The quartet led by Toronto drummer Nick Fraser, featuring U.S. saxophonist Tony Malaby, kicked off Thursday evening’s double bill at the River Run Centre concert hall. The band has played together for five years and, having heard them in Montreal shortly after they began touring, can testify to their growth as a cohesive unit. They play Fraser’s original and challenging charts and improvise with hearty gusto. When there is more of a groove, they make the earth move. Among highlights: Fraser’s constantly varying rhythmic leadership, well-crafted solos by cellist Andrew Downing, and Malaby’s free-wheeling and colourful soprano sax.

New-York based Amirtha Kidambi, vocalist, composer and multi-instrumentalist, was the follow-up with her Elder Ones quartet, which features her politically-acute themes. She sat behind and played the harmonium – the small keyboard instrument with hand-pumped bellows used in a style of traditional South Indian singing. That sound, and her vocals and vocalizing, are delivered powerfully with her tightly knit unit of propulsive drummer Max Jaffe, saxophonist Matt Nelson, and bassist Nick Dunston. Her message is all about music, not agitprop. We heard Kidambi’s emit such lines such as “Eat the Rich” and “from darkness into light,” but the music told the real story. Her musical meditation on “untruth” – “in the U.S. truth is a very slippery slope” – made the audience feel what she described in words as living in threatening times. It was an electrifying set.

Friday’s program began at the main square of the University of Guelph, where Montreal-based singer, composer and multi-instrumentalist Thanya Iyer offered a set that again reflected Indian musical traditions, with breathy vocals supported by drummer Daniel Gélinas and bassist Alex Kasirer-Smibert, who also provided an electronic soundscape – perfect for a sunny afternoon. Two free concerts at the Silence performance space captivated a standing-room crowd in the early afternoon. Montreal-based electric guitarist Bernard Falaise, with a range of pedal effects, delivered an extraordinary display of extended techniques in his improvised gig. He gave that guitar an orchestral dimension, extracting from it a variety of sounds, using various devices and both hands to produce clicks, tones, bells, scratches, note bending, and microtones that sounded exotic and exciting, adding up to a convincing musical work.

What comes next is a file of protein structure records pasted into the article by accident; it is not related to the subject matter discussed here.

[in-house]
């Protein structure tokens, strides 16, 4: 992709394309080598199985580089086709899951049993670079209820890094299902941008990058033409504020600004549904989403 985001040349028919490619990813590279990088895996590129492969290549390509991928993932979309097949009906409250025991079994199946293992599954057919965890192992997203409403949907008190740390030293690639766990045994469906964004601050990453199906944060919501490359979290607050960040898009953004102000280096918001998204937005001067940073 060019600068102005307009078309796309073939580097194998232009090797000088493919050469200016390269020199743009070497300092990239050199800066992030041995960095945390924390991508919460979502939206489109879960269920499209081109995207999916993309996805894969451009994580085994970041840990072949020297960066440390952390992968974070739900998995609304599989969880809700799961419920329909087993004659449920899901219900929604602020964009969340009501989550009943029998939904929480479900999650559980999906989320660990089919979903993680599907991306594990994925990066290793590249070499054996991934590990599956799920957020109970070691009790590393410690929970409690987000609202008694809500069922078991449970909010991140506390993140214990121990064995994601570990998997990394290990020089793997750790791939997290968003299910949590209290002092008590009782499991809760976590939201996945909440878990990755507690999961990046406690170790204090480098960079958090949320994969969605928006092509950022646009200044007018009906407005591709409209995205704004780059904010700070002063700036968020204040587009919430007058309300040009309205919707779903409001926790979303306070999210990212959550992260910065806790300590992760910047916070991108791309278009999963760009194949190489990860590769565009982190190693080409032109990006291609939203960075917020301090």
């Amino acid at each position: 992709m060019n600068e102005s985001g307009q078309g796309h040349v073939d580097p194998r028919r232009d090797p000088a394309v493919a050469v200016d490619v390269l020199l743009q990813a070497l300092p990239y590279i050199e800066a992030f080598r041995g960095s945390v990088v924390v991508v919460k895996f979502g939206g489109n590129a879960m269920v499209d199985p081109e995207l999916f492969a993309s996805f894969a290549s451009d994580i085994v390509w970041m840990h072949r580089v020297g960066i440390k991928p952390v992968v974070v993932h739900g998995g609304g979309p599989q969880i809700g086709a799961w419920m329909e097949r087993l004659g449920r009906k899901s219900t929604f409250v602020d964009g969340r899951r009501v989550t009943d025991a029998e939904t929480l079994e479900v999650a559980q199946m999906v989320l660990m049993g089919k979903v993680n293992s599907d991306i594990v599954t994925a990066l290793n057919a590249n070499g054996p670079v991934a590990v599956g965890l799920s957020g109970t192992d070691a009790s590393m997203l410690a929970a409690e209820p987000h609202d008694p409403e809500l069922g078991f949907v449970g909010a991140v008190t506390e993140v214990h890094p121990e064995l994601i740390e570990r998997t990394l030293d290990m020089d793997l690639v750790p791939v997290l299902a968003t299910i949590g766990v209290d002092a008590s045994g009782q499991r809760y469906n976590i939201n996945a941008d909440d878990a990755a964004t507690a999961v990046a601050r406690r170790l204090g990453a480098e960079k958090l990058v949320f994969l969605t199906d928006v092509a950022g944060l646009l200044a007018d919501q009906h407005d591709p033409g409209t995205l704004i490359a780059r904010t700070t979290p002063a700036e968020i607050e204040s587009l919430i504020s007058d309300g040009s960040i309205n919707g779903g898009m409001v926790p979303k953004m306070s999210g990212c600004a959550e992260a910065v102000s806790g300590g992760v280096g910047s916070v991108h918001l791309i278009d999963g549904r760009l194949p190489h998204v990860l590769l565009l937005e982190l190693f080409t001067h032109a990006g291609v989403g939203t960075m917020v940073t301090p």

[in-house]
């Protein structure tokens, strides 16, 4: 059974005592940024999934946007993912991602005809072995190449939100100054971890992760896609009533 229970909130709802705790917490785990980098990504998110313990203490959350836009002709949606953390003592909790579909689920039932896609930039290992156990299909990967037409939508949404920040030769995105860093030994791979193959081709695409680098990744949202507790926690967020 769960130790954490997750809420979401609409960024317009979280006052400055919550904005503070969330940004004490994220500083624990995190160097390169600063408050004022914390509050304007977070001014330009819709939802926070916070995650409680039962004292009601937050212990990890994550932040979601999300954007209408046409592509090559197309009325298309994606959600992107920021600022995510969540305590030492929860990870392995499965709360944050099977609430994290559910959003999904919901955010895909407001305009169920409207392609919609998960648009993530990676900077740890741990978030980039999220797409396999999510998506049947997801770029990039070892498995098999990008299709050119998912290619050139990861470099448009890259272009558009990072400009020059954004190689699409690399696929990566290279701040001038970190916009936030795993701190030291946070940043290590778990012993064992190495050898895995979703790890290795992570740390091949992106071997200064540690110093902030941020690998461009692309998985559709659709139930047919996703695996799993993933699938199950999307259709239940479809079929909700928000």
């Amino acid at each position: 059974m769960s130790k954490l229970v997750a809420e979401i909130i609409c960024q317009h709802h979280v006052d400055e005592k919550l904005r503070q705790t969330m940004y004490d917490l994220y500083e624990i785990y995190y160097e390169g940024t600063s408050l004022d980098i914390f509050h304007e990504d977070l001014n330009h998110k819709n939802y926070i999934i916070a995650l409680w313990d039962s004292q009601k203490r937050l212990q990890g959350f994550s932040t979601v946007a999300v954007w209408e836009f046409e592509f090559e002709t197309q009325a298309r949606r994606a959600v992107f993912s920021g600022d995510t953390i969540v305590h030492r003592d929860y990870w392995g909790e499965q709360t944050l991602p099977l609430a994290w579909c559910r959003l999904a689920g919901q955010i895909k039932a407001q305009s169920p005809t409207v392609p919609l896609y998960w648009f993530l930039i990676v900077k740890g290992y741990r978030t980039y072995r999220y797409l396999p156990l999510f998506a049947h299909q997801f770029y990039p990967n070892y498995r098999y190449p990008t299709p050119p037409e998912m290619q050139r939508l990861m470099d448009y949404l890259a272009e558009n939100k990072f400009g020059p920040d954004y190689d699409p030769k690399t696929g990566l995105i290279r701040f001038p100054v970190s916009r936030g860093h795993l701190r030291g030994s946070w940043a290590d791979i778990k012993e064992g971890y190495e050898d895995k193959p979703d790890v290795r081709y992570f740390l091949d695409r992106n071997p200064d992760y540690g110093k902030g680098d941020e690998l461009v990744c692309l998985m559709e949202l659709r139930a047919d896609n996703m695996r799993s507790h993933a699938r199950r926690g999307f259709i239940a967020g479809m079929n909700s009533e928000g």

Improvised music in a trio came next with Konk Pack – British improvisers Tim Hodgkinson (ex Henry Cow) on lapsteel guitar, clarinet, and electronics, drummer Roger Turner, and Germany’s Thomas Lehn on analogue synthesizer. They started quietly in a three-way conversation and developed form there, in a musical language of their own spontaneous creation. They engaged the listener with unexpected twists and turns, and turned it into a pulsating and fun ride.

More on the festival in the next days.

Upcoming DC Area Creative Music Shows

On Wednesday, September 19th, cellist Daniel Levin, saxophonist Tony Malaby, and drummer Randy Peterson. @8PM, @ An die Musik, 409 N. Charles Street, Baltimore MD.

On Thursday, September 20th, Dan Weiss Starebaby, w/bassist Trevor Dunn, pianist Matt Mitchell, guitarist Ben Monder, keyboardist Craig Taborn, and leader and drummer Dan Weiss. @8PM & 9:30PM, @ An die Musik, 409 N. Charles Street, Baltimore MD.

On Friday, September 21st, guitarist Joel Harrison, w/guitarists Anthony Pirog and Jerome Harris, and bassist Jeremy Clemons. @8PM & 9:30PM, @ An die Musik, 409 N. Charles Street, Baltimore MD.

On Saturday, September 22nd, the Craig Harris Quintet, w/bassist Calvin Jones, drummer Russell Carter, pianist Yoichi Uzeki, reedist Jay Rodriquez, and trombonist Craig Harris. @8PM & 9:30PM, @ An die Musik, 409 N. Charles Street, Baltimore MD.

On Sunday, September 23rd, Ballou, McFalls, & Olson, w/trumpeter Dave Ballou, trombonist Jim McFalls, and Steve Olson. @7PM, @ An die Musik, 409 N. Charles Street, Baltimore MD.

Also on Sunday, September 23rd, Transparent Productions begins there 22nd season with “Karuna”, w/drummer & percussionist Adam Rudolph, drummer & percussionist Hamid Drake, and reedist Ralph Jones. @ Rhizome, 6950 Maple Street, Takoma DC.

On Thursday, September 27th, Crump, Laubrock, & Smythe, w/bassist Stephen Crump, reedist Ingrid Laubrock, and pianists Corey Smythe. @8 & 9:30PM, @ An die Musik, 409 N. Charles Street, Baltimore MD.

On Sunday, October 7th, Transparent presents double-reedist Bill Cole & tubist Joseph Daley, in duet. @ Rhizome.